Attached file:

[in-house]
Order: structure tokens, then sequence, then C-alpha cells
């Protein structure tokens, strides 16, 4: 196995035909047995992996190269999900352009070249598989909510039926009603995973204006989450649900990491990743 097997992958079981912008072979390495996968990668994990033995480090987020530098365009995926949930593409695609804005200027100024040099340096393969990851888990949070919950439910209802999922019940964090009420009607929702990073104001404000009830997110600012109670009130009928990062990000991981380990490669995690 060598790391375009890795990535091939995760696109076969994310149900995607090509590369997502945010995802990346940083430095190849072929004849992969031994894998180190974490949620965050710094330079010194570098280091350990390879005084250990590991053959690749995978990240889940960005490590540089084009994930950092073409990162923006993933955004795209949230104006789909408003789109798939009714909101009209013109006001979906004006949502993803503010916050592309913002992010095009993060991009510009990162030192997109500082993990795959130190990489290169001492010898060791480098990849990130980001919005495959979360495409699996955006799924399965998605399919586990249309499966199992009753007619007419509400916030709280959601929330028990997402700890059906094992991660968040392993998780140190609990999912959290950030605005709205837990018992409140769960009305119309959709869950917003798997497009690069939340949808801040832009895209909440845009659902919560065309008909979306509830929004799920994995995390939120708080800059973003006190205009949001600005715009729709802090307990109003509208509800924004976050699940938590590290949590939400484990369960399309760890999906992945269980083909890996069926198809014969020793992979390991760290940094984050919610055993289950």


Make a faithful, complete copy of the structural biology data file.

[in-house]
Order: structure tokens, then sequence, then C-alpha cells
């Protein structure tokens, strides 16, 4: 196995035909047995992996190269999900352009070249598989909510039926009603995973204006989450649900990491990743 097997992958079981912008072979390495996968990668994990033995480090987020530098365009995926949930593409695609804005200027100024040099340096393969990851888990949070919950439910209802999922019940964090009420009607929702990073104001404000009830997110600012109670009130009928990062990000991981380990490669995690 060598790391375009890795990535091939995760696109076969994310149900995607090509590369997502945010995802990346940083430095190849072929004849992969031994894998180190974490949620965050710094330079010194570098280091350990390879005084250990590991053959690749995978990240889940960005490590540089084009994930950092073409990162923006993933955004795209949230104006789909408003789109798939009714909101009209013109006001979906004006949502993803503010916050592309913002992010095009993060991009510009990162030192997109500082993990795959130190990489290169001492010898060791480098990849990130980001919005495959979360495409699996955006799924399965998605399919586990249309499966199992009753007619007419509400916030709280959601929330028990997402700890059906094992991660968040392993998780140190609990999912959290950030605005709205837990018992409140769960009305119309959709869950917003798997497009690069939340949808801040832009895209909440845009659902919560065309008909979306509830929004799920994995995390939120708080800059973003006190205009949001600005715009729709802090307990109003509208509800924004976050699940938590590290949590939400484990369960399309760890999906992945269980083909890996069926198809014969020793992979390991760290940094984050919610055993289950």